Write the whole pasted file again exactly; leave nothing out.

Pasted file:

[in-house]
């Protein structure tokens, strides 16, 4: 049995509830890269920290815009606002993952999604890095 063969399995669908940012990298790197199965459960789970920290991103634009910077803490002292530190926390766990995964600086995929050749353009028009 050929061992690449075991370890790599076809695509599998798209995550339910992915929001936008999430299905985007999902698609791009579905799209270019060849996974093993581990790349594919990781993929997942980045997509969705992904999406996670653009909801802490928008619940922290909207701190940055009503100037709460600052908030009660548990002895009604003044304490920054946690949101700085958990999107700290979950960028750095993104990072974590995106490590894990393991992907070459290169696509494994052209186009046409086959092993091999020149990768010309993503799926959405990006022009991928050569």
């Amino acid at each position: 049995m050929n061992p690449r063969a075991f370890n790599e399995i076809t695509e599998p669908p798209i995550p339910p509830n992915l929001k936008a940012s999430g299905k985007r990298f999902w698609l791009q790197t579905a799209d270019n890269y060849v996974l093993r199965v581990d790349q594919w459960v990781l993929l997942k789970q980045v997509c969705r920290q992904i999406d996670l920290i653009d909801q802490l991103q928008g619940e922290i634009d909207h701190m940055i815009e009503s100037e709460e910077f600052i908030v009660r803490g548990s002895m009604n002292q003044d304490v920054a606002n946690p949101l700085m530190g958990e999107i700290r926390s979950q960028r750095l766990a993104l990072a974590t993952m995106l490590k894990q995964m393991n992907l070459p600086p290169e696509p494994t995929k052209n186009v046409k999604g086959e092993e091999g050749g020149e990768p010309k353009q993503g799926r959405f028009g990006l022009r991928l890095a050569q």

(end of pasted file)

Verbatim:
[in-house]
């Protein structure tokens, strides 16, 4: 049995509830890269920290815009606002993952999604890095 063969399995669908940012990298790197199965459960789970920290991103634009910077803490002292530190926390766990995964600086995929050749353009028009 050929061992690449075991370890790599076809695509599998798209995550339910992915929001936008999430299905985007999902698609791009579905799209270019060849996974093993581990790349594919990781993929997942980045997509969705992904999406996670653009909801802490928008619940922290909207701190940055009503100037709460600052908030009660548990002895009604003044304490920054946690949101700085958990999107700290979950960028750095993104990072974590995106490590894990393991992907070459290169696509494994052209186009046409086959092993091999020149990768010309993503799926959405990006022009991928050569």
């Amino acid at each position: 049995m050929n061992p690449r063969a075991f370890n790599e399995i076809t695509e599998p669908p798209i995550p339910p509830n992915l929001k936008a940012s999430g299905k985007r990298f999902w698609l791009q790197t579905a799209d270019n890269y060849v996974l093993r199965v581990d790349q594919w459960v990781l993929l997942k789970q980045v997509c969705r920290q992904i999406d996670l920290i653009d909801q802490l991103q928008g619940e922290i634009d909207h701190m940055i815009e009503s100037e709460e910077f600052i908030v009660r803490g548990s002895m009604n002292q003044d304490v920054a606002n946690p949101l700085m530190g958990e999107i700290r926390s979950q960028r750095l766990a993104l990072a974590t993952m995106l490590k894990q995964m393991n992907l070459p600086p290169e696509p494994t995929k052209n186009v046409k999604g086959e092993e091999g050749g020149e990768p010309k353009q993503g799926r959405f028009g990006l022009r991928l890095a050569q």